I love the portrayal of Crassus here. Historically, Crassus was known for having only one vice, which was greed for money, and his wealth is clearly on display, as well as being the reason he gets the command in the first place. Crassus’ financial greed and simultaneous lack of other vices was so well known in his lifetime that he was apparently found not guilty of the capital charge of having sex with a Vestal Virgin (his cousin Licinia, who appeared in a rather different form in the show in Season 1 and probably isn’t going to make a return appearance, unless posthumously) because his claim that he was only hanging around her because he wanted to buy her villa at a knock-down price was completely convincing. This episode suggests that he’s having an affair with his slave-girl, but that wouldn’t be considered especially immoral for a Roman, and his lack of sexual deviancy is clearly demonstrated by the fact he doesn’t have a single sex scene in this episode (though he is shirtless almost the entire time). Having said all that, it’s pretty clear from his actions historically, especially his involvement in the First Triumvirate with Caesar and Pompey, that was also extremely politically ambitious, and that is clearly his motivation here.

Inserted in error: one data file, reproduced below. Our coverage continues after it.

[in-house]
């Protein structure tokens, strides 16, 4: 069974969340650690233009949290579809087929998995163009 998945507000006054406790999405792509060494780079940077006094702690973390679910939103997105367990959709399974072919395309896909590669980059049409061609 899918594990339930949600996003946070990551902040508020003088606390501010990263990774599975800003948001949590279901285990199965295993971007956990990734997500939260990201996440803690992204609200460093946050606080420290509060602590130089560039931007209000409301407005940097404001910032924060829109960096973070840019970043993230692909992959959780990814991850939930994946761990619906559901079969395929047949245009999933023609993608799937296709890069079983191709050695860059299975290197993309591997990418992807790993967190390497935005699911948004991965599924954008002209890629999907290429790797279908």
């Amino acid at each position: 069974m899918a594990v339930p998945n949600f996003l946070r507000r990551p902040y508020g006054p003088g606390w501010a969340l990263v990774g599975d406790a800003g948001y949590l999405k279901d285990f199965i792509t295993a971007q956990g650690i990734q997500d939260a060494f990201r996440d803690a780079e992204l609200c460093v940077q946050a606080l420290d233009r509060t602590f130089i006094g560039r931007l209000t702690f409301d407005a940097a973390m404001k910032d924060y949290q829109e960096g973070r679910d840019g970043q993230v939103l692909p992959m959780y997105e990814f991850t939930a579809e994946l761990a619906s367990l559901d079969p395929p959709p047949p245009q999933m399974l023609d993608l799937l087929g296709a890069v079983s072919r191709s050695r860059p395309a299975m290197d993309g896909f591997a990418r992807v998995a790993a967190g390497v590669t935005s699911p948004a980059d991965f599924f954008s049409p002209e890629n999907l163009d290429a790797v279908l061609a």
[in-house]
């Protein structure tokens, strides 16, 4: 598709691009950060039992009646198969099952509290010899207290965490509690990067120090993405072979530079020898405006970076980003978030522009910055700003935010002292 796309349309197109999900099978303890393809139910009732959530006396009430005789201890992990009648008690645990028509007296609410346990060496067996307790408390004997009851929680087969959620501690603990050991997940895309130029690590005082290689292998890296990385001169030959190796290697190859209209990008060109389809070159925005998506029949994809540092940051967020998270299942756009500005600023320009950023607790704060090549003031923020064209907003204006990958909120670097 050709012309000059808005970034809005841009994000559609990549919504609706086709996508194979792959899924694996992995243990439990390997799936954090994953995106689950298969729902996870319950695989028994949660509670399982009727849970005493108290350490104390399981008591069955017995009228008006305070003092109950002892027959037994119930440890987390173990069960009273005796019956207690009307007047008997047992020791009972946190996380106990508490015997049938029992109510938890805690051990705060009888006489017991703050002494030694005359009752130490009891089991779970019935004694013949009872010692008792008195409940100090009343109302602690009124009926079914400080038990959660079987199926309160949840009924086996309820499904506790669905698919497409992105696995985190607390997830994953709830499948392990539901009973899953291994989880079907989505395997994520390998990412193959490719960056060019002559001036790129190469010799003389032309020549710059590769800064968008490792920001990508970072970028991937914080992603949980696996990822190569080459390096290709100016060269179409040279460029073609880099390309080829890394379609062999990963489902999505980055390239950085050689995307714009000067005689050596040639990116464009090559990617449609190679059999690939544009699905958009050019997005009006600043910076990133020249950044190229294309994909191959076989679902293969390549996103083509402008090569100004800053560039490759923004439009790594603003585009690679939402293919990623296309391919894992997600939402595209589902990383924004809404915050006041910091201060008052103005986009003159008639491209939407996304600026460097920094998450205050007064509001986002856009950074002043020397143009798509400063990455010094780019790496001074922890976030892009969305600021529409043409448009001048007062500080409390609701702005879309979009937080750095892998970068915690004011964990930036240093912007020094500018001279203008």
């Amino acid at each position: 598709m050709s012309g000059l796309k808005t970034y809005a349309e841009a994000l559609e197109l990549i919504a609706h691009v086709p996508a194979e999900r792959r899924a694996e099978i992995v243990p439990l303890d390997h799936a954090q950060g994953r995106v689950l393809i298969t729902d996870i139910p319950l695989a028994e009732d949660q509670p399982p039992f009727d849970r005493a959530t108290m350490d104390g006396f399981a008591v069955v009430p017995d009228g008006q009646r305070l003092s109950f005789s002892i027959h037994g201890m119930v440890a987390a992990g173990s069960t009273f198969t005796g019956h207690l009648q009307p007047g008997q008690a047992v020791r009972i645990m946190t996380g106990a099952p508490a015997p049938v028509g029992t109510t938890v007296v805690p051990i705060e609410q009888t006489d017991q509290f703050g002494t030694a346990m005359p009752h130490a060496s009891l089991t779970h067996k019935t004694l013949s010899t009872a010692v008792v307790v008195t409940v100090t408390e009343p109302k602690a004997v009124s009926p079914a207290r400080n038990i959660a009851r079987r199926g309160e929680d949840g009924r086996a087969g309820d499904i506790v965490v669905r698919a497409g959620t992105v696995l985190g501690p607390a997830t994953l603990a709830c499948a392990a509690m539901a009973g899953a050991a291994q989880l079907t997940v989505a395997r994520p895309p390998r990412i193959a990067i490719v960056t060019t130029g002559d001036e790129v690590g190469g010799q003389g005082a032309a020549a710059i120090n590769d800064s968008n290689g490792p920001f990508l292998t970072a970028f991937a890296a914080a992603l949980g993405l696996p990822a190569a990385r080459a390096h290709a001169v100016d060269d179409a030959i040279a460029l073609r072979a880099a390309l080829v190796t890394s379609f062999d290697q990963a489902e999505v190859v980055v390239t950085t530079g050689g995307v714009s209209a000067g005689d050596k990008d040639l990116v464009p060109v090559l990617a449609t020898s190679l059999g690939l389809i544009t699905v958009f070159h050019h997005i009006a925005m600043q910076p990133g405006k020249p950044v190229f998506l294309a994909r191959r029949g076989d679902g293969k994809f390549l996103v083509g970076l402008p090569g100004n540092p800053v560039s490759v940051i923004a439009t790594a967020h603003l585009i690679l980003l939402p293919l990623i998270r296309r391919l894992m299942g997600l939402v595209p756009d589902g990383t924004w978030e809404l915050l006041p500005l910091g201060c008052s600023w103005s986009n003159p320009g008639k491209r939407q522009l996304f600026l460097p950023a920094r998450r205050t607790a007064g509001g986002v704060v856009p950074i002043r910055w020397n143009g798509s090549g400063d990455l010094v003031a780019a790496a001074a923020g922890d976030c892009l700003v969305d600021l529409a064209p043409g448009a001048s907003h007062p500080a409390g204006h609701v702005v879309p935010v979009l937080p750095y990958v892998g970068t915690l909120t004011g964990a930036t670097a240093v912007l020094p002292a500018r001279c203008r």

Crassus’ respectful attitude towards slaves also fits reasonably well with his historical character. Crassus saw slaves as a valuable commodity that would bring greater profit if trained up and treated well, so it’s not a complete stretch to imagine him treating his slaves reasonably well and respecting their abilities. It also works brilliantly for the drama, as Crassus is clearly shown to be the man to bring Spartacus down, because he is the only Roman who doesn’t underestimate Spartacus and his army on the grounds that they are ex-slaves. He is also wonderfully set up as Spartacus’ equal and the sort of man Spartacus might have been if he’d been a Roman, knowing how to predict Spartacus’ moves because the two are so alike. That sets up a fantastic rivalry between the two, with Season 3 the story of how two equal forces come up against each other. It also helps that Crassus is the most likeable Roman we’ve seen so far, given that we know how the story ends.